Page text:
Author Archives: Hannah Middlebrook

Digital Webtext Draft

How can I organize my site by both theme and title of play (configure the menu to have both)?
Draft of Webtext

Hello and welcome to Shakespeare: A Modern View of a Renaissance Playwright. My name is Hannah Middlebrook, and I am a student at Emory University in Atlanta, GA. This website documents my trek into the depths of Shakespeare’s plays with a modern lens. The plays here are discussed through the lens of the modern world, relating the texts to current environmental issues and social culture, as well as offering in depth analysis and close reading of five of Shakespeare’s plays.

As well as being a student, I also am an actor and have performed Shakespeare’s works, most recently as Ophelia in the New American Shakespeare Tavern’s Intensive production in June 2014. Though I do not overtly go into detail of the texts specifically through an actor’s perspective, all of the analyses and ideas are explored with my stage experience and acting knowledge in mind.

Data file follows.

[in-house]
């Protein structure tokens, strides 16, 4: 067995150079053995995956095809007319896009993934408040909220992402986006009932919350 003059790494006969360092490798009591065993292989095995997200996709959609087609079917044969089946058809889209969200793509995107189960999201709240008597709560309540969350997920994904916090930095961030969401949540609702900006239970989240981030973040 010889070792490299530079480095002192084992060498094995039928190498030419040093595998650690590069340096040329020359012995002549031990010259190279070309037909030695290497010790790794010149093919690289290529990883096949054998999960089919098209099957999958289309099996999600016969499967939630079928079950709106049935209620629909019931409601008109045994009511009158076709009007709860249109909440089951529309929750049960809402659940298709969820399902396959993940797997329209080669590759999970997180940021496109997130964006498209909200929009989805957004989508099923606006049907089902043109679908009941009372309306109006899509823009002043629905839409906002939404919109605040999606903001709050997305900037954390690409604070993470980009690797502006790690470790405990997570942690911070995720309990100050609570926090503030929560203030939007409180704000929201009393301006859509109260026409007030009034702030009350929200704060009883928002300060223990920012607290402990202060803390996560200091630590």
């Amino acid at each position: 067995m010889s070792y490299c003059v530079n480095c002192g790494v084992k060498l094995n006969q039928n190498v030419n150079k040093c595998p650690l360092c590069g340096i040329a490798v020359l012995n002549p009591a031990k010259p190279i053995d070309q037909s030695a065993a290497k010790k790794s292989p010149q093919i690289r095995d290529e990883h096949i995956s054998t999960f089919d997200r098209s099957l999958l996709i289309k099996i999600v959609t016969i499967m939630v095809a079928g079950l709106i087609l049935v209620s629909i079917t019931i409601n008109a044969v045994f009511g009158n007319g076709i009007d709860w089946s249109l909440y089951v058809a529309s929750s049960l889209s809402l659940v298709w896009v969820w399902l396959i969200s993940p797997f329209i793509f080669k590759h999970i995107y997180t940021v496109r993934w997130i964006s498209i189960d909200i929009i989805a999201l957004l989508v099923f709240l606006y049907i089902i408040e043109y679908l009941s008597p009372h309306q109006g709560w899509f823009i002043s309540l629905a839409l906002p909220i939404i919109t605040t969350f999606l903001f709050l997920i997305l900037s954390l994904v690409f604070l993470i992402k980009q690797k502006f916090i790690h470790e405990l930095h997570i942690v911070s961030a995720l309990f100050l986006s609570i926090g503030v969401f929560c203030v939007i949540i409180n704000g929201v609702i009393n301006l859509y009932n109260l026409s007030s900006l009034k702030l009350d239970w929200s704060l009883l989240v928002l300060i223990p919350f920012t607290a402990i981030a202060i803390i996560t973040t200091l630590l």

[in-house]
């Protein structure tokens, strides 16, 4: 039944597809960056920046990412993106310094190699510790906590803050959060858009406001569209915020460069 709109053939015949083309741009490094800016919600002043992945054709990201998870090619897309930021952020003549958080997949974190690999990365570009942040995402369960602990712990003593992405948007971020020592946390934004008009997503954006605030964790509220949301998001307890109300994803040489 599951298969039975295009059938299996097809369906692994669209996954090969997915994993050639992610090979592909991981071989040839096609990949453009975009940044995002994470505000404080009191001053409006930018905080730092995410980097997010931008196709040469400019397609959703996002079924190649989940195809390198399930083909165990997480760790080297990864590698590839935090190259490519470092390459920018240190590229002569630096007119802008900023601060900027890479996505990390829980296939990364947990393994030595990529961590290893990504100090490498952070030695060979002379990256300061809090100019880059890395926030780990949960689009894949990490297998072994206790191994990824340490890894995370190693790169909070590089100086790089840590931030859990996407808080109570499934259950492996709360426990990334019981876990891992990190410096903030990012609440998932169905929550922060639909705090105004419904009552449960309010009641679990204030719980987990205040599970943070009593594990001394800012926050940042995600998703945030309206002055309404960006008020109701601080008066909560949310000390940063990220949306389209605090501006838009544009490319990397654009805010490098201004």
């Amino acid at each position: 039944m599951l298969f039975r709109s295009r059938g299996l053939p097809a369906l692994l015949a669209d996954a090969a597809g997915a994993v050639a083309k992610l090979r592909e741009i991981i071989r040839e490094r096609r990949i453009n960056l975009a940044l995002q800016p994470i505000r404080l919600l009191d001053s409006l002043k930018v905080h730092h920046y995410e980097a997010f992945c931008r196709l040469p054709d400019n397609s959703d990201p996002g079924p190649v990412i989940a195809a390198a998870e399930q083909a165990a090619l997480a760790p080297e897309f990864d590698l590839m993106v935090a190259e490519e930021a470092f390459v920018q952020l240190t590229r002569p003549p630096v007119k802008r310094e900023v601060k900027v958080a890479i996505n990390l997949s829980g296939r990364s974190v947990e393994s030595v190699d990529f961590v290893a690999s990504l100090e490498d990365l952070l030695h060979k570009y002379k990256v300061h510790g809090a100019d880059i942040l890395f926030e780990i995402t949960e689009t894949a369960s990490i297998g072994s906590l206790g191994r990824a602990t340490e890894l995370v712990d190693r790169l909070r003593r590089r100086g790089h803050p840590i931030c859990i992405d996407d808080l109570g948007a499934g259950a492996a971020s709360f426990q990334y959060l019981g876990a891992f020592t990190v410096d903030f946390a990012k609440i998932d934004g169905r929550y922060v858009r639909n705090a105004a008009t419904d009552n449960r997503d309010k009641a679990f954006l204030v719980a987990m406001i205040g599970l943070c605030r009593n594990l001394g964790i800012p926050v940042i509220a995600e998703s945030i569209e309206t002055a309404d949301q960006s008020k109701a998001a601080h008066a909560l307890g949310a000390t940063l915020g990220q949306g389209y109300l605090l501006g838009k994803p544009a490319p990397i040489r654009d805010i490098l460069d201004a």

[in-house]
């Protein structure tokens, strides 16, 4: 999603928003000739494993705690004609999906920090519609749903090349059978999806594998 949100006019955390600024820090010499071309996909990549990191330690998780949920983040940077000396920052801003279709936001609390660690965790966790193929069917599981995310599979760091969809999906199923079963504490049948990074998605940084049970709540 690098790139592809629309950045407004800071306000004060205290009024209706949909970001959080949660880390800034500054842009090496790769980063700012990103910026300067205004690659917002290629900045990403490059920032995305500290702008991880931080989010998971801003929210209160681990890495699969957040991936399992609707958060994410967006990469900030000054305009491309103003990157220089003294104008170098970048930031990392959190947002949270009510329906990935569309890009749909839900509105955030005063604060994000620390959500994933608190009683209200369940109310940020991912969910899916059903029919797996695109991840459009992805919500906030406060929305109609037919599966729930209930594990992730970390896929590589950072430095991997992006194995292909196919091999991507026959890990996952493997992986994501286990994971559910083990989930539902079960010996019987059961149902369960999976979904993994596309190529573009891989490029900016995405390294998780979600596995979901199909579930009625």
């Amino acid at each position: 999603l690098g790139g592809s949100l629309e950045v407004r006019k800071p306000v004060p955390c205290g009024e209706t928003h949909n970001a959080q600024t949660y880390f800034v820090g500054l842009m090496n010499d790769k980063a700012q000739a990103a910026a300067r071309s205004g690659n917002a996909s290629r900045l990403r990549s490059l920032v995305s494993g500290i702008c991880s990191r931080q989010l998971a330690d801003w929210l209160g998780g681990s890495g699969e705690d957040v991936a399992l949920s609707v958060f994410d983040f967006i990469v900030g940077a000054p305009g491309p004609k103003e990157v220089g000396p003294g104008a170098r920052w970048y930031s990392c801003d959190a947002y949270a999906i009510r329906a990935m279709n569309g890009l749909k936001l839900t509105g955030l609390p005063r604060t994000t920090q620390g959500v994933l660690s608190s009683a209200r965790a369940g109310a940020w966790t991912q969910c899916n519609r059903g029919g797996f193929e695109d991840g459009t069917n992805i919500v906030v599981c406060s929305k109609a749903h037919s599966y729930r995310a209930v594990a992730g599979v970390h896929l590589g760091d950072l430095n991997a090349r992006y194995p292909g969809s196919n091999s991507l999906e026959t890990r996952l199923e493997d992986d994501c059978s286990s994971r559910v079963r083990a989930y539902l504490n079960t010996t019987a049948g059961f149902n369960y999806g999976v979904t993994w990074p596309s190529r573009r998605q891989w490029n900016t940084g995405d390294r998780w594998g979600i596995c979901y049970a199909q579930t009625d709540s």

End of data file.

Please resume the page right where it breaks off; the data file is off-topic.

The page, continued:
The goal of this website is to foster a connection between media. The different angles used to present each project on this website are meant to create multiple and interesting, modern ways to talk about 400-year-old texts. The projects range from infographics to essays to video presentations to attempt to draw attention to the depths of Shakespeare in a variety of ways. By exploring Shakespeare with a modern lens through the use of a range of media tools, the essence of the ideas in Shakespeare’s works are communicated to the audience.